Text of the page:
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Clients tell me they often wish not to care what people think of them. I’ve wished it many times myself! But it occurred to me the other day as I watched some people who should know better behaving badly that not caring what others think of us isn’t always a worthy goal after all. As usual, the subject is somewhat complicated.
What you mean when you say, “I wish I didn’t care so much what people think about me,” is that you don’t want being judged by others to dictate what you say or do. You want to avoid being abused, abandoned, shamed, humiliated or in any way denigrated for being who you are or doing something that another person is not in agreement with. Fact is, we’ve evolved to care what others think—in moderation. In terms of evolution, we have had to band and work together to survive. Caring what others think of us shapes aberrant behavior and keeps a group homogeneous and cohesive. It makes us accountable to one another and gives us a sense of one for all and all for one.
Caring what others think can make us better people. If you feel guilty because you’ve been meaning to visit Uncle Fred in the hospital and go because you don’t want him (or your family) to think poorly of you, you’re living up to a higher standard because of what others might think. If you’re ashamed because you hurt your neighbor’s feelings and apologize because you care how she views you, you’re a better person for it. The need to be liked is embedded in our DNA.
That’s the positive part of people-pleasing. The negative part is when excessive caring inhibits you from doing what you enjoy, being who you are, and acting in your best interest. When, as an adult, you subjugate normal, natural emotions and desires in an ongoing way simply to be liked or loved, you’re disrespecting and limiting yourself. Better to strike a balance, acknowledging what people think because we sometimes can’t help doing so, but not letting it mean more than what you think. This can be tricky business and is more art than science. There’s no formula to follow, only your own gut instincts of whether you’re veering too much in one direction or the other.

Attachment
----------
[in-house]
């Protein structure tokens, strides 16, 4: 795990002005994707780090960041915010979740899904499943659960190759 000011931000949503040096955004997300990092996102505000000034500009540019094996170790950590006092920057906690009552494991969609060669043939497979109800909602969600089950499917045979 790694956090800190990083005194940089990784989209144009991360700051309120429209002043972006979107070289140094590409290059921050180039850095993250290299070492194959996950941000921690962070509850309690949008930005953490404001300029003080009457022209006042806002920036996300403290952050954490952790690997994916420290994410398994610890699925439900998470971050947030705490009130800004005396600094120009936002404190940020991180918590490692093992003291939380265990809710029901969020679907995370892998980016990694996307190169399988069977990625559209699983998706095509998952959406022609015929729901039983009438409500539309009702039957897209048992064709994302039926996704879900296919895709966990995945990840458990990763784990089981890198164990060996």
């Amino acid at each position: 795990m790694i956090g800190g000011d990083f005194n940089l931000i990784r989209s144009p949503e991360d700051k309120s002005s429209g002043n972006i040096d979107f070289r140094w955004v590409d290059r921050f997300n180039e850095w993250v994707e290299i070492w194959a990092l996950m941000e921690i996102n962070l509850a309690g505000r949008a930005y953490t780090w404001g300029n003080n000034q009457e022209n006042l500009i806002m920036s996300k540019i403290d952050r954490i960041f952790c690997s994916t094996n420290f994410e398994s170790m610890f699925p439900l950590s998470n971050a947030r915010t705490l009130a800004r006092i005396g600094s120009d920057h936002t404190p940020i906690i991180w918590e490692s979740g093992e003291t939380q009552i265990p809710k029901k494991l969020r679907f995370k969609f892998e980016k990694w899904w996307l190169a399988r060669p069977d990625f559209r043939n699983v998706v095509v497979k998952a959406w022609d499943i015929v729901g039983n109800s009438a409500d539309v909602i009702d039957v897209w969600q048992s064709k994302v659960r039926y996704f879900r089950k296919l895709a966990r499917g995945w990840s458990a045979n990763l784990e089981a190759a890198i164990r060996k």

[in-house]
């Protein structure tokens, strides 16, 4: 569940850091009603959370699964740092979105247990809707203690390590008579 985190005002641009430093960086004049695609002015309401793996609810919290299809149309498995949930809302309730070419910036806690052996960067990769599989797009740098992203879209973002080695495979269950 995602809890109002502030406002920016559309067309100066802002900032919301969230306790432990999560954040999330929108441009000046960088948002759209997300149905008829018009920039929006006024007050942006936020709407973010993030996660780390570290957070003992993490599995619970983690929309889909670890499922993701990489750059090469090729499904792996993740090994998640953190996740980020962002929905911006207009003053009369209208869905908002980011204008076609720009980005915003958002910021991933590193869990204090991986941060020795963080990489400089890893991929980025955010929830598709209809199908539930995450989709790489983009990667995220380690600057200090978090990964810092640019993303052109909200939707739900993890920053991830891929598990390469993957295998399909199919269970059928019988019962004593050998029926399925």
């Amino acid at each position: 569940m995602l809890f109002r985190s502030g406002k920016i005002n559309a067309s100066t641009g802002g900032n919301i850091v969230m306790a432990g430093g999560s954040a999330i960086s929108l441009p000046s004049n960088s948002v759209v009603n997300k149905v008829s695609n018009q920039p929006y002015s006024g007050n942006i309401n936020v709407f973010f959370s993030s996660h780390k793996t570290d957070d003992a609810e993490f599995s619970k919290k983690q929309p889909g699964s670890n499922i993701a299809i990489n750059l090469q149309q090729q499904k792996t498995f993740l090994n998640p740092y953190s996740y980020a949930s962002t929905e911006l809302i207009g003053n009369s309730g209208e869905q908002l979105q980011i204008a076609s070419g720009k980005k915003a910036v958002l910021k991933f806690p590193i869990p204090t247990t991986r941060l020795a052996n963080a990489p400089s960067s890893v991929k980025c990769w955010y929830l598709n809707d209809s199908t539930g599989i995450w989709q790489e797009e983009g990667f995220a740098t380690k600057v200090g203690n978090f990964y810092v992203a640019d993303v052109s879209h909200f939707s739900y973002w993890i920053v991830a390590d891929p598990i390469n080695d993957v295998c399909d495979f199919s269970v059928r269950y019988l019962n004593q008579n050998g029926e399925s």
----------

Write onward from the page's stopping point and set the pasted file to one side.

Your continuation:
Take a minute to consider specifically what you’re afraid of in doing what you, not others, want. Are you afraid of not being loved, included, valued, validated, cared for? Where did this feeling come from? Do the results of doing or not doing what you want still have the consequences they had in childhood? Work on caring more about what you think than what others think of you, and you’ll find greater harmony with yourself.
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